Derek Webb: Stockholm Syndrome

DerekWebb_StockholmSyndromeProvocative CCM songwriter expands to modern pop and techno

As a songwriter, guitarist and vocalist for Caedmon’s Call, Derek Webb found success in Christian pop circles. But Webb’s calling turned out to be broader than would fit within CCM, and his solo career, launched with 2003’s She Must and Shall Go Free, showed his faith, both in Christ and in his own music, was stronger than some in the Christian world could handle. His approach to writing, and particularly to marketing, has evolved over the years, resulting in free album downloads and the launch of With his latest solo album he transitions once again, this time sonically, moving away from the singer-songwriter approach and electric guitars of his earlier works, and towards inorganic keyboards, drum machines, synthesizer washes and sampling that bring to mind Radiohead and techno bands.

Webb explores soul, hip-hop, funk, doo-wop, and electronica as his expressive voice provides warmth atop chilly music technology. He’s stirred up controversy and a great deal of blog commentary with the song “What Matters More,” crossing his record label’s comfort level by including a four-letter expletive. Even without the lyric “Meanwhile we sit just like we don’t give a sh*t about 50,000 people who are dyin’ today” the song’s confrontational indictment of Christian hypocrisy with respect to gays and AIDS had to be tough for iNO to release to its traditional customers. The album is being offered in both its original 14-song version (via Webb’s web store) and a “clean” 13-song version that drops the contentious track rather than editing out the offending s-word. True to Webb’s assertion, this is one of the album’s most important tracks and is worth seeking out.

Even without “What Matters More,” there are plenty of Webb’s provocative lyrics. He takes Baptist minister Fred Phelps to task for his decidedly un-Christian hatred of gays, contemplates the seductive nature of oppression, explores cat-and-mouse relationships, and envisions a Heaven that redresses the ailments of modern society. Webb’s couched his lyrics in upbeat melodies and funky bass-and-drums that may distract you from the songs’ thematic weight, but the messages will seep into you as you sing along to Webb’s declaratory words. The few ballads include the doo-wop inspired “Freddie, Please” and moody closer, “American Flag Umbrella,” each providing a rest from the album’s more insistent beats.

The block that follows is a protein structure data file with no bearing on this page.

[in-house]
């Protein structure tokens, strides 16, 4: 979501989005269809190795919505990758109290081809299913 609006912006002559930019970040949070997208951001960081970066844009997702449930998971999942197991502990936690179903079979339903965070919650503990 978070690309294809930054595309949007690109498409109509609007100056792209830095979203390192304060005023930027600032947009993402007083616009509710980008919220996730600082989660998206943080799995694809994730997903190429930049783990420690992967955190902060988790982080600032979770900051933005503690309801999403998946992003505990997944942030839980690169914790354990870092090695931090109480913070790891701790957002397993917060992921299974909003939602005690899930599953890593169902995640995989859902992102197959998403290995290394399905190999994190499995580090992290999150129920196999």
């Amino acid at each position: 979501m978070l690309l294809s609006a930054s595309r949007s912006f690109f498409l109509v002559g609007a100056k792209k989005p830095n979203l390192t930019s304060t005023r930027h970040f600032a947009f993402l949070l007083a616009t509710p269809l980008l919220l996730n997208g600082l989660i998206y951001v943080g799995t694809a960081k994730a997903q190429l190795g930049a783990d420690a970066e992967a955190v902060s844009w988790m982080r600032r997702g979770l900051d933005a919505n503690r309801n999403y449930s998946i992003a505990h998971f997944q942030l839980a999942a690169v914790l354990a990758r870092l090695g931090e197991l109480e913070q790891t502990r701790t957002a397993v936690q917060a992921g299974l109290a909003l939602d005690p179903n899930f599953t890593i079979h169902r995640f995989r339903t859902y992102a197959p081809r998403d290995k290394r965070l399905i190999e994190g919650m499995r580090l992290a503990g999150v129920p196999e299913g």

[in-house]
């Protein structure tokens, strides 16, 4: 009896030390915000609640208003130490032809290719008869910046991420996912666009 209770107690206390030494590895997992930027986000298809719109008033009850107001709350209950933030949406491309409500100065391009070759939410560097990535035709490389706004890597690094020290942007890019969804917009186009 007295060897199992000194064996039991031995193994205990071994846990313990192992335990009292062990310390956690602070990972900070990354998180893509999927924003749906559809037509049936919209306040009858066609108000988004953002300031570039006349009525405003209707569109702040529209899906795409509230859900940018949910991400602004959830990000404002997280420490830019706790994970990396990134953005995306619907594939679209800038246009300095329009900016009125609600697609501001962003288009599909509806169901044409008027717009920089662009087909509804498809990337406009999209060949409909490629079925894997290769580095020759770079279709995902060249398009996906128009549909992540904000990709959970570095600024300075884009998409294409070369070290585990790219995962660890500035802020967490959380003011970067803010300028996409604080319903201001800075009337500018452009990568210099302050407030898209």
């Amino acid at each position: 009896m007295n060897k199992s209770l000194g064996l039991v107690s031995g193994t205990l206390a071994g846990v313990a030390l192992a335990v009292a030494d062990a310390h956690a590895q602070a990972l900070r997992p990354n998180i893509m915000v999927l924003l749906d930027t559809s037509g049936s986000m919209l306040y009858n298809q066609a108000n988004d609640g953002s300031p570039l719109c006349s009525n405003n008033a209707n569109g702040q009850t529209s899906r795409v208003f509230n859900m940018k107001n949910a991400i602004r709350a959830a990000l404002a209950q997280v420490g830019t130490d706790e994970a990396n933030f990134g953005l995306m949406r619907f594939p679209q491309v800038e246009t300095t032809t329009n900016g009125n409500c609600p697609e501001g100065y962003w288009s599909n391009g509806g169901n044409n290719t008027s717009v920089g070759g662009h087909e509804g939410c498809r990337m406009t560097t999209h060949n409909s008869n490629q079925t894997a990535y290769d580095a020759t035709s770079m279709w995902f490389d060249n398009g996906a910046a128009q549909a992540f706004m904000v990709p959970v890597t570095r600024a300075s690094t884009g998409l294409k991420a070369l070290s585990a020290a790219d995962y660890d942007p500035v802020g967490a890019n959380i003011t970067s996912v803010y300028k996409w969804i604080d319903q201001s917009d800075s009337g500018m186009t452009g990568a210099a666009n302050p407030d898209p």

This is an adult album, set squarely as a challenge to Christian believers. The album’s title suggests that Webb sees church orthodoxy as a suffocating captor to whom believers become overly attached and sympathetic. Non-Christians will be interested in hearing how Webb’s libertarian philosophy coexists and conflicts with his Christian beliefs. This is neither an evangelical album nor an attack on Christianity, but more the inner monologue of a believer striving to make sense of the dissonance he feels between the religious and secular worlds. Stockholm Syndrome’s political and philosophical ponderings, as well as its modern pop and techno sounds should pick up new fans to replace those CCM listeners who can’t handle Webb’s version of the truth. [©2009 hyperbolium dot com]

MP3 | What Matters More
Derek Webb’s Home Page
Derek Webb’s MySpace Page

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5 Responses to “Derek Webb: Stockholm Syndrome”

  1. Not too bad! But i gotta tell you…..drum machines are the bane of my existence

  2. hyperbolium says:

    I can’t really disagree — the synthetic beats aren’t exactly my cup of tea either, but they do make an interesting contrast to the passion of his lyrics and singing.

  3. Matt Klomp says:

    Very thoughtful review- it’ll definitely be interesting to see how people respond to this record. I don’t so much mind the sampling and production and think it’s a brave step in a new direction for Derek. Just came across this video for “What Matters More” if anyone is interested in seeing it. Check it out here-

  4. cubrikaska says:

    Es la frase simplemente incomparable )

  5. Sarahbeth says:

    Check out RELEVANT’s interview with Derek here.

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